Where are we going to eat next? As if we weren’t already gut-bustingly full, my buddies were already looking forward to the next food place after passing through numerous street eats along Quiapo. Our tummies had already gone through Cagayan’s Best Pancit Batil Patong, Master Hopia Factory, Hidalgo’s crispy tokwa and siomai and Globe Lumpia House.
We were on a food rampage across the gritty streets of Manila and R. Ma Mon Luk Restaurant was the next one on our list.
|R. MA MON LUK RESTAURANT AT QUIAPO|
I’ve passed by this pioneering Chinese restaurant located along the crowded Quezon Boulevard in Quiapo uncountable times, but for one reason or another, I’ve never ever tried eating there. The closest I did was to sit along its antiquated open-aired hall and look at their menu. I found it too expensive at the time and I hurriedly went out before a waiter approached me.
|OLD SCHOOL INTERIORS|
Now there was no turning back. Together with my travel mates from #teamredhorse, we sat down and actually ordered something at Ma Mon Luk, the restaurant that claims to have invented the first mami noodles in the country.
|THE SIDEWALKS ALONG QUEZON BOULEVARD CAN BE PRETTY INTIMIDATING|
R. Ma Mon Luk is located on a seedy part of Recto and Quiapo, but don’t let that detract you from going there. The place is pretty safe as long as you’re street smart. I mean, keep your cell phones in your pockets, guard your backpack zippers and do not look lost. Through the five years that I’ve been going through the area, I have never once encountered anything untoward.
|THE MAN HIMSELF|
The famed restaurant started out with a single man, Ma Mon Luk, a Chinese immigrant from Guangzhou. He arrived in the Philippines penniless, but by peddling his own version of chicken noodle soup along the streets of Manila on typical metal containers held by a bamboo pole, he was able to put up his first eponymously named restaurant in Binondo by the 1930’s.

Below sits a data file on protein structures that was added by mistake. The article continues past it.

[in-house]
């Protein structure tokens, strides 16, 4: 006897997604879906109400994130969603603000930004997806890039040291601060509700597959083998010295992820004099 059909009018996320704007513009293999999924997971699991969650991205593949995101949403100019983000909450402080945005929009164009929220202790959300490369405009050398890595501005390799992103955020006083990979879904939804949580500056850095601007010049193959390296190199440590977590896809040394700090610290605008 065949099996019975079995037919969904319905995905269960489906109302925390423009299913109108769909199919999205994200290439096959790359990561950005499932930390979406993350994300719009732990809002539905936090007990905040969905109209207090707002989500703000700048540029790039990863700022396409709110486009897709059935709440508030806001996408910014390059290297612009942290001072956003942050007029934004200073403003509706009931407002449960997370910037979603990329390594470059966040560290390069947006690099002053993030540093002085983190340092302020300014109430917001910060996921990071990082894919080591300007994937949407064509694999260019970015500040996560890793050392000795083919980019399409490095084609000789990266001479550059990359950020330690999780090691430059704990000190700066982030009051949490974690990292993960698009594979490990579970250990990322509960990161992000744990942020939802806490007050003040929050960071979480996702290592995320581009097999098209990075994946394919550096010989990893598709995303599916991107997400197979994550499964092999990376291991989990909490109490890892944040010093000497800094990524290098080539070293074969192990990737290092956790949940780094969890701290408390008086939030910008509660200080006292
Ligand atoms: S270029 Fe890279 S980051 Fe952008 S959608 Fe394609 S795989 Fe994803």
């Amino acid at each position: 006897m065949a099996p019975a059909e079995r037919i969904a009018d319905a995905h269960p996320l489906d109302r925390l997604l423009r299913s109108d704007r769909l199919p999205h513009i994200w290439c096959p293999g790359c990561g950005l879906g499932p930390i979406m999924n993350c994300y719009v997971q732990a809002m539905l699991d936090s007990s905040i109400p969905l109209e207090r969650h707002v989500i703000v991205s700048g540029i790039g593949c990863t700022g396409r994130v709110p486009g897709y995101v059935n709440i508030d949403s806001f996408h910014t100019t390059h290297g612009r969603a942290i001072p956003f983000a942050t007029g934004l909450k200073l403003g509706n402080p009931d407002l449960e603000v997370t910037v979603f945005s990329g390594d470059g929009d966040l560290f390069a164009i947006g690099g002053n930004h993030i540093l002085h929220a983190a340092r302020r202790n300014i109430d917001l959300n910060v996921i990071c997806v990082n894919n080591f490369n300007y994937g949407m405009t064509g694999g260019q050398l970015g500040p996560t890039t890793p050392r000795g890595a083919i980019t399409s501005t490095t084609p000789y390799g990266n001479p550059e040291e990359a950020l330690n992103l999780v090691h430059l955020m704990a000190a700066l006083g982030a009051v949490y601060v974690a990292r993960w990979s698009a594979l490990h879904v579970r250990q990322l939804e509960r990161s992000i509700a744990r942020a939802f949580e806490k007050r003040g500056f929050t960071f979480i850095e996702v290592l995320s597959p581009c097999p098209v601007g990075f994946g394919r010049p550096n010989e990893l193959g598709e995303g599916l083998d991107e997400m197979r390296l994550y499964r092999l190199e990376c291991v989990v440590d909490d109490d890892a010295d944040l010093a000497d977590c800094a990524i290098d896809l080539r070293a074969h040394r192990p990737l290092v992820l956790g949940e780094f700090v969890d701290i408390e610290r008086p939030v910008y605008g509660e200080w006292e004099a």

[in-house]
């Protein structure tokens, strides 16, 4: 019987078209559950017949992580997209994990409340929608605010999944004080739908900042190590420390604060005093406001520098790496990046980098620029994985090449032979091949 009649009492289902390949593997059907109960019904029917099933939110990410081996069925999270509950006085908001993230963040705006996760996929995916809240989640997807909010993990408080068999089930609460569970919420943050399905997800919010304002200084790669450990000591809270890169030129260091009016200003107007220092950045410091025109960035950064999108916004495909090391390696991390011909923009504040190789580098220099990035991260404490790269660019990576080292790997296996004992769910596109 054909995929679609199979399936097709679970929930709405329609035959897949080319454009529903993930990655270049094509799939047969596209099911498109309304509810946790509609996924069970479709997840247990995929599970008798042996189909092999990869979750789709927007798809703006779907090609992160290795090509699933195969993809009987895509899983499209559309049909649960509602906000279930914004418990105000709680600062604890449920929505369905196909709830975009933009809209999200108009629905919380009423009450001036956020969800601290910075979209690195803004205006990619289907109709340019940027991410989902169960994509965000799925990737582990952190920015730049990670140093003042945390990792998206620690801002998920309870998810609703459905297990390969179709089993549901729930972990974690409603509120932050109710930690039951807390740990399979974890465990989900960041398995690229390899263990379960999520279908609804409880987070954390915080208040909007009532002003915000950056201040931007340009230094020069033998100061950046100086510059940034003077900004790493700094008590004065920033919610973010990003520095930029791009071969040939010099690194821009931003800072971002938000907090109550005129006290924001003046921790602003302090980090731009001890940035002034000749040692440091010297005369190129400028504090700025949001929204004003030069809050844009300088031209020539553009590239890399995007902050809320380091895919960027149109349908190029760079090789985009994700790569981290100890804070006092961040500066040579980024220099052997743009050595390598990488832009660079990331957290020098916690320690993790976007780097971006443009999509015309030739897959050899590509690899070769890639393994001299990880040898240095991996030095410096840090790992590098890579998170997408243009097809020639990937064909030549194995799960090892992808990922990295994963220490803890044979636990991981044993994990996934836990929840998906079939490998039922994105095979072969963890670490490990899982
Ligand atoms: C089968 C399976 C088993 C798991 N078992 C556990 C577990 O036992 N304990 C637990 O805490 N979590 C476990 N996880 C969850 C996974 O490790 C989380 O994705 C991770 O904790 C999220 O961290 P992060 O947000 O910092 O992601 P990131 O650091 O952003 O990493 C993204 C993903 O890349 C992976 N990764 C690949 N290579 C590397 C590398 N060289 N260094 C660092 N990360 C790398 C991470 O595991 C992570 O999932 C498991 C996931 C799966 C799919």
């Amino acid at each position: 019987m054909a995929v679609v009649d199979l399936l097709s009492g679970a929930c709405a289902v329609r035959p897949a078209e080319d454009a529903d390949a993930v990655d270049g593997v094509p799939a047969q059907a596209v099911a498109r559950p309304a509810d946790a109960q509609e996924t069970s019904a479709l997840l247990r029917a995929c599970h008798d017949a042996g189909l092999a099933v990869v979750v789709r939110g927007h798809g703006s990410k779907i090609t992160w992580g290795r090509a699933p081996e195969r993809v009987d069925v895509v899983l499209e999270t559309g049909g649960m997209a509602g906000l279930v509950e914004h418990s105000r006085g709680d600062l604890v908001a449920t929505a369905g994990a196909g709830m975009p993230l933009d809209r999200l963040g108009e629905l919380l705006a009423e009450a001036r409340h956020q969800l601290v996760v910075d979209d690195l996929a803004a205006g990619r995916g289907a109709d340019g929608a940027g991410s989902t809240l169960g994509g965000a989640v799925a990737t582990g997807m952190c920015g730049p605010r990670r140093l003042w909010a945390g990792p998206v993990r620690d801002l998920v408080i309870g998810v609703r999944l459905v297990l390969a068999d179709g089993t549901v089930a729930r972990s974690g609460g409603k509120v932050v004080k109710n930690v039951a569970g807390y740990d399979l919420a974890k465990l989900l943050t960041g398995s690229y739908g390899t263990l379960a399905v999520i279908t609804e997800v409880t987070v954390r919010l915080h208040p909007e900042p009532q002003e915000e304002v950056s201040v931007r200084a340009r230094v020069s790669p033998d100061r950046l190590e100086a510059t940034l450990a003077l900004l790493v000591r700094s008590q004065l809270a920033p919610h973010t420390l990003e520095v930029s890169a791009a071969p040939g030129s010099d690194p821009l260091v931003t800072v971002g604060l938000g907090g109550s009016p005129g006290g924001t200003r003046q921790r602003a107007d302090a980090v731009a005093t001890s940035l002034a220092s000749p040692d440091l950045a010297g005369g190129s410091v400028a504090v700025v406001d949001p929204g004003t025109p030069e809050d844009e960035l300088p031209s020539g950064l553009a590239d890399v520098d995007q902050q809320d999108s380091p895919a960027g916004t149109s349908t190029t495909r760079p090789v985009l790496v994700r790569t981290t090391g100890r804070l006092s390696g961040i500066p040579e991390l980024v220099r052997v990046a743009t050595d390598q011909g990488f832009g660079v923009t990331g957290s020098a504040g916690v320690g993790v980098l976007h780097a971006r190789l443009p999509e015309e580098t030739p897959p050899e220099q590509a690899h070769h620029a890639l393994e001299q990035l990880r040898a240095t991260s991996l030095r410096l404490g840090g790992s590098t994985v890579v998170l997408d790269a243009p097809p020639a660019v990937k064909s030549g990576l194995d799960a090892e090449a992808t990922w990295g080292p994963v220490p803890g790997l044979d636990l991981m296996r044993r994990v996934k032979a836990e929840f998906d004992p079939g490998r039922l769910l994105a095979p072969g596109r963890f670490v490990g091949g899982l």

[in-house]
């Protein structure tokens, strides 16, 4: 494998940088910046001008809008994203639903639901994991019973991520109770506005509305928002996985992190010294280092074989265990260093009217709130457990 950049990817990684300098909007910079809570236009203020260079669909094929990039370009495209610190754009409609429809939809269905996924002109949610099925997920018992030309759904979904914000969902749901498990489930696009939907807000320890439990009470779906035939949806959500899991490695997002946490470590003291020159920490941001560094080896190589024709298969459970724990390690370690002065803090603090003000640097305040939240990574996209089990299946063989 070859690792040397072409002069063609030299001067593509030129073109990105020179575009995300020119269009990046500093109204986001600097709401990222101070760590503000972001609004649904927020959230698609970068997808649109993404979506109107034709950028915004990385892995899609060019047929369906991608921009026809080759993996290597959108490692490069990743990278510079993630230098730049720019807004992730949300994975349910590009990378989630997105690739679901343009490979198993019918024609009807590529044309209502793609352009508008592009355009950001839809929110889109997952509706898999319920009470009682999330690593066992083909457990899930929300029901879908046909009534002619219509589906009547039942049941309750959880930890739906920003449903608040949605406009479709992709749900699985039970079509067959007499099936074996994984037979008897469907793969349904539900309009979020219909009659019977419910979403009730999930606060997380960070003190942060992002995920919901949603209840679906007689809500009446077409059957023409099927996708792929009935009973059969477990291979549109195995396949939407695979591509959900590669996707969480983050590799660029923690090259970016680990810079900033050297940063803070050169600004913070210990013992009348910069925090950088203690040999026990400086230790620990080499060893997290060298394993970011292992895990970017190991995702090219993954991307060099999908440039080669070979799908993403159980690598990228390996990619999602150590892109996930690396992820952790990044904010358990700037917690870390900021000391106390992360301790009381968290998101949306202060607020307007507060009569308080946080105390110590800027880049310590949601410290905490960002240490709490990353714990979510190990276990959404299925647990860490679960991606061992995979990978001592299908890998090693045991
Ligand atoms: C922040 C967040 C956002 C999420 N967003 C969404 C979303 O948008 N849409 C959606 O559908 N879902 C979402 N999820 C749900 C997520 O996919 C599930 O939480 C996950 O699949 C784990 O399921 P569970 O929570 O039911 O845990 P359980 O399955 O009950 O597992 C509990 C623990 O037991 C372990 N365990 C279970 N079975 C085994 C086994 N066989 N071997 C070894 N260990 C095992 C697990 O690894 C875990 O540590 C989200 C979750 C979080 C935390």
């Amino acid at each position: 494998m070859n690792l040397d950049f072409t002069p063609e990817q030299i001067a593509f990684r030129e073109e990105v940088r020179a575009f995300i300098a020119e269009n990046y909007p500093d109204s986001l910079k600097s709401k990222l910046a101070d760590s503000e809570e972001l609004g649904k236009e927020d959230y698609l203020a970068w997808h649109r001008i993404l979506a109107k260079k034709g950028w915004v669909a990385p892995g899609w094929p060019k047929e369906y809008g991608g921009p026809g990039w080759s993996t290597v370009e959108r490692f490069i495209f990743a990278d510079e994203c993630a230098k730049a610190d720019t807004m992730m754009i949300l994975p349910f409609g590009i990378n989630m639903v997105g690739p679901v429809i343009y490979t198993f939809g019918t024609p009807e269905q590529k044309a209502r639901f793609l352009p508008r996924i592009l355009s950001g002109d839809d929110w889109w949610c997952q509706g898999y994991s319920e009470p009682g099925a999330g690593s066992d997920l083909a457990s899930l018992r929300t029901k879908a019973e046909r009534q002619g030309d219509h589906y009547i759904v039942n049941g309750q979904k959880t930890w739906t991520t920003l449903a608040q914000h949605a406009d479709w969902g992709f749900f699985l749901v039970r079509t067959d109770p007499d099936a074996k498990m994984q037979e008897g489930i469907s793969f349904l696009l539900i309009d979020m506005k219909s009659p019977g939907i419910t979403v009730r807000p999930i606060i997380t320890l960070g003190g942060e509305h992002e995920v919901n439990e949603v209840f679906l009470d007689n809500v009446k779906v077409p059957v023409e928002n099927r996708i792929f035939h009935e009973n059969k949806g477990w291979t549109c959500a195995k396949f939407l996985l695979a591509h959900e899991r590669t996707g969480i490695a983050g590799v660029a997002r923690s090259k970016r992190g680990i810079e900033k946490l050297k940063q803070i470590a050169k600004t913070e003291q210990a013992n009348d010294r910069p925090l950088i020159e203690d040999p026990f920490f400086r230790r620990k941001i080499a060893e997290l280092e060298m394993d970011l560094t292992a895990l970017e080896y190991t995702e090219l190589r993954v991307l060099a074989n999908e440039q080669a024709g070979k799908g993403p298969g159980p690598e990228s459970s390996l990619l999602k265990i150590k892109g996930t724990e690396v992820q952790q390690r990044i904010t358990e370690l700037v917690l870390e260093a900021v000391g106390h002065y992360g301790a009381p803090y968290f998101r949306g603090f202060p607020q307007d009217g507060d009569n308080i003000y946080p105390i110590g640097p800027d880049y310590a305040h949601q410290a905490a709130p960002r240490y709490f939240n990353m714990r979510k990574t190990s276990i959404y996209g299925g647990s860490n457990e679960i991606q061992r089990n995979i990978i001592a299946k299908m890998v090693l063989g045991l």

The rest as they say is noodle history.
|ACCOLADES FROM DIFFERENT PUBLICATIONS|
What started out as gupit, as he dubbed his noodles back then (since he would literally cut the chicken meat he would put into the steaming bowl of noodle soup with scissors) rose into national prominence. His version of siopao, with its secret sauce, also became renowned.
And now here we were, almost a hundred years after his time, ready to discover if the legend still holds true.
|YOUNG AND OLD ALIKE|
The restaurant itself is a throwback to Quiapo’s glory days. The floors are made of scrubbed white-washed tiles similar to our old house in Malabon, the walls are bare except for newspaper and magazine clippings singing praises about Ma Mon Luk, and the furniture are as legit as my grandma’s, wooden chairs paired with marble-topped tables.
Their clienteles range from really old guys to kids, who were probably screaming for a Chickenjoy but were scooted here by their parents, who also probably grew up eating in this restaurant with their own nanay and tatay.
|MA MON LUK’S MAMI, WHICH CAME FROM THE WORDS MA’S MI OR MR. MA’S NOODLES|
It wasn’t long before our orders arrived, a bowl of Special Beef Mami (Php115.00) and Special Siopao (Php60.00). We would’ve asked for a few pieces of siomai, but we were seriously full.
The plan was to share the two bowls of mami amongst us, with each one having half a siopao to pair it with.
The mami has a somewhat creamy and milky soup, which I find to be quite peculiar. The noodles were firm and topped with sliced chicken and beef portions. On first taste, I didn’t like it. It took a dash of pepper and a few shakes of siopao sauce (a thing we learned at Masuki, another classic noodle house in Binondo), before it actually tasted right for my palate. The chicken toppings were so-so, but the beef portions were quite flavorful.
|SPECIAL SIOPAO WITH SALTED EGG|
R. Ma Mon Luk’s siopao, however, was a different monster. It was love at first bite. It was far better than any other siopao I’ve ever had, including those of the famous Kowloon House. I thought I could never eat again after finishing my half and declaring myself full, but when my seatmate wasn’t able to wolf down a fourth of his siopao, I gladly came to the rescue. It was that good.
And the verdict? I can only burp with contentment.
R. Ma Mon Luk Restaurant
Address: 545 Quezon Blvd., Quiapo, Manila, Metro Manila
Contact Number: (02) 733-7596
Open Hours: Everyday from 9:00 AM - 8:00PM
Menu: Click Here
GPS Coordinates Map: 14.600266, 120.984327